Antonio Guillem/Shutterstock
Source: Antonio Guillem/Shutterstock

Do you look at the text messages on your partner’s phone? Do you ever wonder if you should—and is your partner OK with you looking at their texts? 

A 2012 study by Derby, Knox and Easterling found that about two-thirds of participants admitted to surreptitiously looking through a partner’s private messages, including social networking sites and texts on their phone. In other words, these people had checked a partner’s phones or social networking sites without that person's consent. 

The risk that comes with checking your partner’s private correspondence is that you may find material, however ambiguous, that causes you to feel jealous, whether in the form of thoughts, emotions, or behavior. No matter how we experience jealousy, it has a function—protecting or defending our relationships from people who may be attempting to steal our partner.

So what types of information found on a partner’s phone causes us to experience jealousy? Evolutionary psychology proposes that men and women experience jealousy in different ways, and are motivated by different threats to a relationship. Men typically become more jealous of sexual infidelity because this poses a risk to the paternity of their offspring. Women become more jealous of emotional infidelity because this may pose a risk to the long-term commitment of their partner who provides them with resources such as food or protection. This gender difference in jealousy response was demonstrated in a classic study by Buss, Larsen and Western (1992) in which male and female participants read scenarios involving emotional and sexual infidelity, and were asked how jealous each scenario made them feel. The researchers found that men were more likely to report jealousy in response to the sexual scenario, and women more likely to report jealousy in response to the emotional scenario. 

Jealousy Goes Mobile

Given that so many people admit to checking a partner’s phone, is it the case that men and women also respond differently to different types of messages—those containing predominantly emotional content as opposed to those containing sexual content? A clever study by Dunn and Mclean (2015) investigated this concept by presenting participants with four imagined text messages that contained either sexual or emotional content. The number and the duration of participants’ fixations to each text message were recorded with an eye-tracking machine. The researchers hypothesized that when people pay attention to salient stimuli, and because men and women become jealous as a result of different types of infidelity, they pay different amounts of attention to messages containing either sexual or emotional content.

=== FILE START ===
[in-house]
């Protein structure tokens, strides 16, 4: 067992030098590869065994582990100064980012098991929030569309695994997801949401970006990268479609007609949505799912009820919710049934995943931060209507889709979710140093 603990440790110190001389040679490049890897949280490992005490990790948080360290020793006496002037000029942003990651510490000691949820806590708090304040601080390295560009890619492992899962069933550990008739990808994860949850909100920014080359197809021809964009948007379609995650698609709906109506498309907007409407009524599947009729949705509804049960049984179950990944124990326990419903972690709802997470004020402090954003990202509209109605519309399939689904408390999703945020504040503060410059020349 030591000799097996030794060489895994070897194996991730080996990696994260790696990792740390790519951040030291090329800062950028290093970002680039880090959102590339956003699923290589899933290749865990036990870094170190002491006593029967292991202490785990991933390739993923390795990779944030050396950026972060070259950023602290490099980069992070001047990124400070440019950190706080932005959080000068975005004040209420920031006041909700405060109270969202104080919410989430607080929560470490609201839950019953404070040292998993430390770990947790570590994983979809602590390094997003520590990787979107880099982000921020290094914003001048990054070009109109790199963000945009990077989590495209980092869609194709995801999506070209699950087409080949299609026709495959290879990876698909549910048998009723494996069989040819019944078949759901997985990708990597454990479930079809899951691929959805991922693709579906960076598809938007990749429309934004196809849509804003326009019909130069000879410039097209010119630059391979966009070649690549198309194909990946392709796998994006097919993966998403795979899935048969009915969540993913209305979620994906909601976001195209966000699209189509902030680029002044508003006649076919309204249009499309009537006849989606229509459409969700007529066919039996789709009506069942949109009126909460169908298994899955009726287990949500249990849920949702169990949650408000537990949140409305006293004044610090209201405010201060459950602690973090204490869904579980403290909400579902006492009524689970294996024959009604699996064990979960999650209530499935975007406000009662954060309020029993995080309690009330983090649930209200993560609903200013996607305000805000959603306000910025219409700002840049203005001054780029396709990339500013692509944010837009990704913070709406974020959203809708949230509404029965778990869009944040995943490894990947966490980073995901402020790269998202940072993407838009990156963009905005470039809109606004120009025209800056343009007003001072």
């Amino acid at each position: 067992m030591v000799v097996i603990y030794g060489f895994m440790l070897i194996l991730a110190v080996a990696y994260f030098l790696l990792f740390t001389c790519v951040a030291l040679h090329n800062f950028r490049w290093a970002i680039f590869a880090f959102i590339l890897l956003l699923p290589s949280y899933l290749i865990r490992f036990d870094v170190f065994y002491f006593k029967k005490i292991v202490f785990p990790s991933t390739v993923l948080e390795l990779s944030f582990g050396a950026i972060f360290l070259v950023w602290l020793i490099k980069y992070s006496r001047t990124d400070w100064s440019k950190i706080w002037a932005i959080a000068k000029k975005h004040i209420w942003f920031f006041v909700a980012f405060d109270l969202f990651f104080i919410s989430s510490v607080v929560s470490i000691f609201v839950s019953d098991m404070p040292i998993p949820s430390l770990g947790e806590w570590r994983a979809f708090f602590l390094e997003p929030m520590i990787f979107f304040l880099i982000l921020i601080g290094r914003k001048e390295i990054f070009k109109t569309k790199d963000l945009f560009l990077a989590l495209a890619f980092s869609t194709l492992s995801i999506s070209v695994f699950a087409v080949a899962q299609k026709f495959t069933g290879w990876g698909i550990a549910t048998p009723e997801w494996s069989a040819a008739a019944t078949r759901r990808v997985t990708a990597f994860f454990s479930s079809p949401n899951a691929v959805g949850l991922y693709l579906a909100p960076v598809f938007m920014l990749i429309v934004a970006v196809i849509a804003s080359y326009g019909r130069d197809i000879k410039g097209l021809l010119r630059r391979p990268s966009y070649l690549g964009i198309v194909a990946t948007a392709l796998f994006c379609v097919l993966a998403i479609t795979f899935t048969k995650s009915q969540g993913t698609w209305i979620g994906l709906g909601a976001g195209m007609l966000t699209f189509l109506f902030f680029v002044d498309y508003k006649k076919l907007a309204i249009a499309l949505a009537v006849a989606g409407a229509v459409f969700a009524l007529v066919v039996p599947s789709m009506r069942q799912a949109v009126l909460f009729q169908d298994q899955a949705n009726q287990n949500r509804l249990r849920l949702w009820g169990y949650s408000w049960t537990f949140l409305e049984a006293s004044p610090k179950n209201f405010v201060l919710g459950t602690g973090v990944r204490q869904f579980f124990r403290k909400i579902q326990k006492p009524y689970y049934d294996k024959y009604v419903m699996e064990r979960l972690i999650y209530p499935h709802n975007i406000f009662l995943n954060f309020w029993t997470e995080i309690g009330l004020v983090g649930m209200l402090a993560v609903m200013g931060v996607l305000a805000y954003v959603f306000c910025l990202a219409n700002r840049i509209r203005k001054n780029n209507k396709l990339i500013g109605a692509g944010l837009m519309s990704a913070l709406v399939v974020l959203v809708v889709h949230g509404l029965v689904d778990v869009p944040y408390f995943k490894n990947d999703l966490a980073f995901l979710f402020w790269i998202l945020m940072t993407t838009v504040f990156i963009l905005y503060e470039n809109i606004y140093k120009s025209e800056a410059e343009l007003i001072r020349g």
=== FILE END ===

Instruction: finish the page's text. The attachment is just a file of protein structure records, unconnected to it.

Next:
The study employed a sample of 42 undergraduate students. The eye tracker used by the researchers recorded:

  • the total number of fixations on each message, and
  • the overall time spent looking at each message.

Researchers also asked participants to indicate which message they would find most distressing if they were to discover it on their own partner’s phone, although this was not an essential part of the study.

The study found that the total number of fixations was greater for women than for men who viewed the emotional message; women also spent longer looking at the emotional message than did men. For the sexual message, the opposite pattern was observed: Men fixated more on this message than women, and spent more time looking at this message than women did.

Why Check Your Partner’s Phone?

Why do people feel the need to check, or even have access to their partner’s phone? The bad news: A 2013 survey, conducted by a mobile phone insurance website, of almost 2,400 respondents in the United Kingdom who had discovered the infidelity of their partner, or who had been unfaithful themselves, found that in 41 percent of cases the unfaithful behavior had come to light through evidence revealed on a mobile phone. The second most likely way (23 percent) in which infidelity was discovered was via a social networking site (Waterlow, 2013). This research was prompted by a rise in claims relating to damaged phone handsets: Almost 10 percent of those questioned said that their phone had become broken after being dropped or thrown following an argument. 

These studies reveal that many people almost routinely check their partner’s phones. Sometimes this is with good motivation: People don’t want to waste time being with a cheat. 

References

  • Buss, D. M., Larsen, R.J., Western, D., &  Semmelroth, J. (1992) Sex differences in jealousy: Evolution, physiology and psychology. Psychological Science, 3, 251–255.
  • Derby, K., Knox, D., & Easterling, B. (2012). Snooping in romantic relationships. College Student Journal, 46, 333–343.
  • Dunn, M. J. & McLean, H. (2015). Jealousy-Induced Sex Differences in Eye Gaze Directed at Either Emotional-or Sexual Infidelity-Related Mobile Phone Messages. Cyberpsychology, Behaviour and Social Networking, 18, (1), 37-40.
  • Waterlow, L. (2013). Dial I for infidelity: Checking partner’s mobile phone is most common way affairs are exposed. www.dailymail.co.uk/femail/article-2268169/Dial-I-infidelityChecking-par... (accessed May 17, 2016).

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